If I had the time to take advantage of these flights I’d make the most of it by spending some time in Inverness. Before the trip I’d try and get a Reward Flight Saver to Inverness. On the way back I’d look at getting the Highland Chieftain (in 1st class – it’s the name of the daily Virgin Trains East Coast service from Inverness) back after a day or two in the highlands. I’ve not done this trip yet but the views are meant to be spectacular and if you book in first class you’ll get breakfast too. If you like trains you could also use the sleeper to get up to Inverness. If you don’t want to get the Highland Chieftain all the way to London you could always change at Edinburgh for a flight to add a bit of variety.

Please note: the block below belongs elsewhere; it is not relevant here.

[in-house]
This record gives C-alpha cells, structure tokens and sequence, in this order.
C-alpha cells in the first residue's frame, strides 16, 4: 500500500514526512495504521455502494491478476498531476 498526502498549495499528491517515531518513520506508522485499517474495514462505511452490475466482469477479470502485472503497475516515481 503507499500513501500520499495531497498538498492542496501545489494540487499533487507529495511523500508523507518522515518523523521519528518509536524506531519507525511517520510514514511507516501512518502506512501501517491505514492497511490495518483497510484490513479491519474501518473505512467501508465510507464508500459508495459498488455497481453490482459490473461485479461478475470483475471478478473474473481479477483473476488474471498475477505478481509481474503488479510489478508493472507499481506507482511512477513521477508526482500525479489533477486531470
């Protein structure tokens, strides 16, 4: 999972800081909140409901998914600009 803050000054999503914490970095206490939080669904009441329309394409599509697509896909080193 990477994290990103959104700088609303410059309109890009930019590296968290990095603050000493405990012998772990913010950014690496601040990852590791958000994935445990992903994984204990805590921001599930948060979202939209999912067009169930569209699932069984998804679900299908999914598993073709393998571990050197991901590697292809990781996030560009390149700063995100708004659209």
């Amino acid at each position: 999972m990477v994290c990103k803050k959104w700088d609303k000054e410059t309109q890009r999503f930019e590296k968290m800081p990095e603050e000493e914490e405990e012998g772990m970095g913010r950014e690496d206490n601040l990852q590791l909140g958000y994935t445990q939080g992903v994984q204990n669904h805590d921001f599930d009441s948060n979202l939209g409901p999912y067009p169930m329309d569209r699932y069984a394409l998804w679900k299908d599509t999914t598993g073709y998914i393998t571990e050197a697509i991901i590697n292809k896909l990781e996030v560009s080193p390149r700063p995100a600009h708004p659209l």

• Thomas Howard says:

      And less than a week after they left a BBC reporter on a plane for 100mins after losing his wheelchair http://www.bbc.co.uk/news/uk-43526222

      • Alan says:

        They made a bit of a mess up with my wife’s wheelchair when we came back from Barcelona a couple of years back. Couldn’t get it to the plane, we had to collect it at a meeting point inside the terminal building. Fortunately, my wife could walk a little so we eventually got to the meeting point. Still had a further 20 minute wait for her chair to arrive though.

      • Anthony Dunn says:

        Err, is it not the responsibility of the airport to ensure wheelchair access to/from aircraft using their airport?

        • Alan says:

          BA staff took the wheelchair at aircraft door in BCN and returned it at LHR. Whether it’s the airline or airports responsibility I couldn’t say.